•Try some local Christmas food traditions.  Here that means fresh roasted chestnuts, mince pies, mulled wine, bacon-wrapped sausages, brussels sprouts, roast potatoes, stuffing rolled into balls, roast turkey, Christmas pudding (doused in brandy and lit on fire!), Christmas crackers and wearing a paper crown during dinner and/or dessert.

•Volunteer in your community.  Chances are, as poor as you might feel sometimes, there are people in your city who are much worse off than you.  Find a soup kitchen or homeless shelter to help out at.  Bless people less fortunate than you are and then go home feeling grateful for all that you have instead of feeling miserable about all the things you don’t.

•Find out who else is spending Christmas away from their families and plan something fun to do together:  attend a midnight carol service together, invite someone to Christmas dinner, host a Christmas cookie exchange, organize a white elephant gift exchange, bundle up for a walk together and then head back to one of your homes for a Christmas movie and some hot apple cider, etc.  The possibilities are endless – and all the friends who traveled home for the holidays will be sad to have missed such a fun time while they were away!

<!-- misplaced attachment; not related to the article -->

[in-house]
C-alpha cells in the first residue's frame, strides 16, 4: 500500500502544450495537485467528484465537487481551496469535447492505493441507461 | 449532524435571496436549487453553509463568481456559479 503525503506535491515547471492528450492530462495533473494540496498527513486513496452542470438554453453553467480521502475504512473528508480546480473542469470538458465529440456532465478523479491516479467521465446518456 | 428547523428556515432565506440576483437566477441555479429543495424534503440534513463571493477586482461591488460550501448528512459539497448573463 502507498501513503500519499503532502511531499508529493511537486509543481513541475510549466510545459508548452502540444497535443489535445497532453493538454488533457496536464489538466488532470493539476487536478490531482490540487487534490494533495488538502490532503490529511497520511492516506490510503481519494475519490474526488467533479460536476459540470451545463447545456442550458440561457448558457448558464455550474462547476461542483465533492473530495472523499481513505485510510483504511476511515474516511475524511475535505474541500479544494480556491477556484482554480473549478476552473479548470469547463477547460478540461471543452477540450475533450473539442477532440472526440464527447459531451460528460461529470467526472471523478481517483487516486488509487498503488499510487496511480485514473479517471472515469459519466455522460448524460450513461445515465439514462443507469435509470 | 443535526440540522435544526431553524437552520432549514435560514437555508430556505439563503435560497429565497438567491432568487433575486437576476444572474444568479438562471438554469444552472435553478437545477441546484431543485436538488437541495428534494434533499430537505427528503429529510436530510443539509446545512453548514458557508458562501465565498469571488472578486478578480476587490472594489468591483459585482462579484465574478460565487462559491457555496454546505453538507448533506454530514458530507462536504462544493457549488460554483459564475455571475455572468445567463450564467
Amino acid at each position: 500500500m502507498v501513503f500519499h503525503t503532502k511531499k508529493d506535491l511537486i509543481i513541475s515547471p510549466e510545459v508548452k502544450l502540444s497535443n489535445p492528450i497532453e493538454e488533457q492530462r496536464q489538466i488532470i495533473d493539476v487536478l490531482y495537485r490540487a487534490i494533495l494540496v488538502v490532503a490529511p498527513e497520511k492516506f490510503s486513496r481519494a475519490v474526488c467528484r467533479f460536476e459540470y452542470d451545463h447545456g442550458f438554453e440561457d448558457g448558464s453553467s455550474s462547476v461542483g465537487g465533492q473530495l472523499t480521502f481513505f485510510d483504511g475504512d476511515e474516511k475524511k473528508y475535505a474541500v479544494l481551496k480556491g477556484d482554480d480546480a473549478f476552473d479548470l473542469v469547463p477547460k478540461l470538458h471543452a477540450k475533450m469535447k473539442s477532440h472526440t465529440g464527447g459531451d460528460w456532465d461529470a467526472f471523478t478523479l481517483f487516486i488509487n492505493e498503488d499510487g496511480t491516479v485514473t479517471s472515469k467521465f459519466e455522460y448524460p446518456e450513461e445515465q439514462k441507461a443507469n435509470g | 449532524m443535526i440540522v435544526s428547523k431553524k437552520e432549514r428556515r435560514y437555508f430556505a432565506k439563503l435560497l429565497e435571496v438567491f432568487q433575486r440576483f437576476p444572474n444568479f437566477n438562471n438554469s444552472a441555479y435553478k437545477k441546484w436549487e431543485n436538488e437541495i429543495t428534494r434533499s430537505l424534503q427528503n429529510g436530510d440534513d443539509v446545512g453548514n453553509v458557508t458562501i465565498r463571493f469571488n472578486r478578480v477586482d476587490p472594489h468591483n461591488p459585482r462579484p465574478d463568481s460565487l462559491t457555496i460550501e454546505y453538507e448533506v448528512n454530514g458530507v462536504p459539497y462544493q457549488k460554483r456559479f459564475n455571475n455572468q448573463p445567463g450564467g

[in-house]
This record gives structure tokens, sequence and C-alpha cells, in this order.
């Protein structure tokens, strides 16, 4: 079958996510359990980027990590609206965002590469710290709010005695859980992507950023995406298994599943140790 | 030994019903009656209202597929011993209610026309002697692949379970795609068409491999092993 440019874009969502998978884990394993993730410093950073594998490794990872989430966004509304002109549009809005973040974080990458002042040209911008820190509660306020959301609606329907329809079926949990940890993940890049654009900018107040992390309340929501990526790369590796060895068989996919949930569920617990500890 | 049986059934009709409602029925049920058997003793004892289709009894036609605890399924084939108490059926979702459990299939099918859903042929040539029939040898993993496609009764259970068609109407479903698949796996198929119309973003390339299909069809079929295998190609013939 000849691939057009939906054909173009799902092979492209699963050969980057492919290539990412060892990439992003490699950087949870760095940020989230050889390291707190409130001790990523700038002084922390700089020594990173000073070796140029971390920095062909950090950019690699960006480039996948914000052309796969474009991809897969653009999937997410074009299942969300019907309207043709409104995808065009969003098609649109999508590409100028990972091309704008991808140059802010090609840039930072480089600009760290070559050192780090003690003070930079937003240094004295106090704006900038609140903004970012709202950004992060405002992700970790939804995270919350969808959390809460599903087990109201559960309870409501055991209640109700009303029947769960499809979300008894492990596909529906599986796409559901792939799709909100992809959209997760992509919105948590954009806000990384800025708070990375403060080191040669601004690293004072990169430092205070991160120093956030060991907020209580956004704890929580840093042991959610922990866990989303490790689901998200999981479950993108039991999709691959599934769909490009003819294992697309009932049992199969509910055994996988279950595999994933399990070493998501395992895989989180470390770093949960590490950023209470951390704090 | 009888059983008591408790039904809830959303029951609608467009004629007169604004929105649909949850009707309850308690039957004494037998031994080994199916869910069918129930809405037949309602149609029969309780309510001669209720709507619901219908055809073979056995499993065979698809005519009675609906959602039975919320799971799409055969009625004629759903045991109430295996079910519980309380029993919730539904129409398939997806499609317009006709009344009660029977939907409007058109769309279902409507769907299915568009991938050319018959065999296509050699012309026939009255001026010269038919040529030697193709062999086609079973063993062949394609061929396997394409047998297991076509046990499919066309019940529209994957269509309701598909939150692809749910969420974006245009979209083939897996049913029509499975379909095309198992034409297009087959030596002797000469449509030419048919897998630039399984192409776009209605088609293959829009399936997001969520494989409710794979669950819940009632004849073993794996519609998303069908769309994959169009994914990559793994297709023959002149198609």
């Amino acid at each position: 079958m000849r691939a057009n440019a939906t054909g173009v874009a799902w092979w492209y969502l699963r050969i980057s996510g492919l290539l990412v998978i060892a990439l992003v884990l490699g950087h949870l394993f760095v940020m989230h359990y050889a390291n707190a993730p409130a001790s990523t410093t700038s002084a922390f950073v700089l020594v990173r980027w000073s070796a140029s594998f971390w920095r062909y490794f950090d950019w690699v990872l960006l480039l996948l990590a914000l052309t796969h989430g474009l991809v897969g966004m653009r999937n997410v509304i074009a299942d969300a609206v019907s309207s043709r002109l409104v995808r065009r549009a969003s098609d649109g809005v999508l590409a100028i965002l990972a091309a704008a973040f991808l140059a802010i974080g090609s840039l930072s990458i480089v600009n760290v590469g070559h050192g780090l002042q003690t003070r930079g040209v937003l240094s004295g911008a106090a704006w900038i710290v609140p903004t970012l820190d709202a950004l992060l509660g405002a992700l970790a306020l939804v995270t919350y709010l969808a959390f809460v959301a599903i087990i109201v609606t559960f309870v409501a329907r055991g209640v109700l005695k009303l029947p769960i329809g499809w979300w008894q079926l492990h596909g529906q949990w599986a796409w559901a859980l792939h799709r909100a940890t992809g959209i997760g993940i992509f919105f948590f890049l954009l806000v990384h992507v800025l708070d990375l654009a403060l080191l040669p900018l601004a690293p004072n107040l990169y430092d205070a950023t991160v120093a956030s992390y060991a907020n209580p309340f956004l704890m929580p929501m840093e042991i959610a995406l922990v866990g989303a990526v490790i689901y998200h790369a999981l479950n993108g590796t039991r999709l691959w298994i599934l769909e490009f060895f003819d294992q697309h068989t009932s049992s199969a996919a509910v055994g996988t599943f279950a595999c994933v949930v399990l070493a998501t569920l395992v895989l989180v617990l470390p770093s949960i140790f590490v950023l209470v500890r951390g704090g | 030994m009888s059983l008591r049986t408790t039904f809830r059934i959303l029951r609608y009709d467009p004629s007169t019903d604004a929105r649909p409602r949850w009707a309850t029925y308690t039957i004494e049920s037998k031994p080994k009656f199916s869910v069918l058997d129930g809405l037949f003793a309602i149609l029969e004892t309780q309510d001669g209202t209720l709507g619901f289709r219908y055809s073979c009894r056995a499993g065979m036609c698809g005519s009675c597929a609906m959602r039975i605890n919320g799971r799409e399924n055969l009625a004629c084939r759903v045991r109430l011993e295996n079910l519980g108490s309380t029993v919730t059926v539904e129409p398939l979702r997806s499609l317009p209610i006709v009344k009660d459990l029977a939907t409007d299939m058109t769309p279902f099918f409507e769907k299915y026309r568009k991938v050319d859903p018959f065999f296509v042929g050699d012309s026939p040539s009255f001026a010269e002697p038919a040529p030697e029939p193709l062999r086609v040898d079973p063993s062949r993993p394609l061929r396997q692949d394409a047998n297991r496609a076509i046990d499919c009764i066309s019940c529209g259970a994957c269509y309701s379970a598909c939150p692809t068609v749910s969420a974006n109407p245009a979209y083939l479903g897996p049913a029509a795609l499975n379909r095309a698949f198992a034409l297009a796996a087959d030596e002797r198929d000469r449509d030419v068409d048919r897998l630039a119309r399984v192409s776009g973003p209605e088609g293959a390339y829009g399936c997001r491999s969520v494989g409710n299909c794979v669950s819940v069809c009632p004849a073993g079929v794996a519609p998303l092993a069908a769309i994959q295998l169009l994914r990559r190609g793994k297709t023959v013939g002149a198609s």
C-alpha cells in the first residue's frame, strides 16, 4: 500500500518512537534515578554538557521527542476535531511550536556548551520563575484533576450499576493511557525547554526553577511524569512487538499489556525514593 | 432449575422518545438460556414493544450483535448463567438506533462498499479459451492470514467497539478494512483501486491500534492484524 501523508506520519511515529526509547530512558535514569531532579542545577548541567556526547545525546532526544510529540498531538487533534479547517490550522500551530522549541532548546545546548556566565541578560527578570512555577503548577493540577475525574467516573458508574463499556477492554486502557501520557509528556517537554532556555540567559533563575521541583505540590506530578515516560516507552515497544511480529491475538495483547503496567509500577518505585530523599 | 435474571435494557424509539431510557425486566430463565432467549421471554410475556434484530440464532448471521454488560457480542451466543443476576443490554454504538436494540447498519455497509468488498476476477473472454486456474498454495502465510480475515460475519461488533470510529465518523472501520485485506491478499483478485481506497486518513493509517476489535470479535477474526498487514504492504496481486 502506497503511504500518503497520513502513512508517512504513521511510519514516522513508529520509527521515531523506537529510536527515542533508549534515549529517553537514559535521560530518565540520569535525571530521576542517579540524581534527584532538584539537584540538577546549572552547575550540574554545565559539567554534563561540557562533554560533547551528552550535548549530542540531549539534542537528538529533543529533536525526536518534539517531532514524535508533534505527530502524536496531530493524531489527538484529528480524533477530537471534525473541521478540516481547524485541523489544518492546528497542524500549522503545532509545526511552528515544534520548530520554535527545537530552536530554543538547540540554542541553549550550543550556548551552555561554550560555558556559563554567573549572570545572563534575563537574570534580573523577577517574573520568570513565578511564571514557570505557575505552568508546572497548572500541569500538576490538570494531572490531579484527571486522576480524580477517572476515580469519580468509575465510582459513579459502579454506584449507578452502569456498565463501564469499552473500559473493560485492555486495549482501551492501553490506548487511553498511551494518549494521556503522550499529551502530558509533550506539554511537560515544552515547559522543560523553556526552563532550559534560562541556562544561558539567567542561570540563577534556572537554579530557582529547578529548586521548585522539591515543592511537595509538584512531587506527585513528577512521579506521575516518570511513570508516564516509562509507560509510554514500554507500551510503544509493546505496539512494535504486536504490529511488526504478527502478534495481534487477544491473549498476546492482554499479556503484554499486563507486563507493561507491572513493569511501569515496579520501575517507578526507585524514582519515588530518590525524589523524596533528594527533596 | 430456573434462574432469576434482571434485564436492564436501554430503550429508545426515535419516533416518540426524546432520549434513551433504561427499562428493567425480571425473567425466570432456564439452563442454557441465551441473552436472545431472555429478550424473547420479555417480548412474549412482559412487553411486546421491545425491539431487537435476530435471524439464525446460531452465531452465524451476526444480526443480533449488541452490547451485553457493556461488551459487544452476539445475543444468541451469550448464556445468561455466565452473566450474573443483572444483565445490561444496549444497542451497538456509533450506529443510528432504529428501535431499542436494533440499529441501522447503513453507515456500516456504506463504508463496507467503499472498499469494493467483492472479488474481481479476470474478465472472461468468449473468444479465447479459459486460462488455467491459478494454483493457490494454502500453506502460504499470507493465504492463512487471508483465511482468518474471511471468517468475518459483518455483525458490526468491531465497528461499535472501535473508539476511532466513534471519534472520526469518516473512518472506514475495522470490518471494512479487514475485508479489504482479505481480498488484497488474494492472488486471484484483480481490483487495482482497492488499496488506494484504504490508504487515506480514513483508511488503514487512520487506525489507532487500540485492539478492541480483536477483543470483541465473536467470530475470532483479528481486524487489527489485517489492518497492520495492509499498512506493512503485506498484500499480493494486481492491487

3. Create new traditions.  Old traditions are great.  But creating a tradition that is unique to you and your spouse (and kids!) is especially wonderful!  I’m not sure we would have discovered this truth if we had simply gone back to our parents’ house every year to take part in their traditions.  Let me encourage you to seize this opportunity!  Here are a few simple ideas:

•Build a gingerbread house together.  Can’t find gingerbread where you are and don’t want to make your own?  Browse the cracker, cookie, and candy aisles at your local shop and get creative with what’s available to you!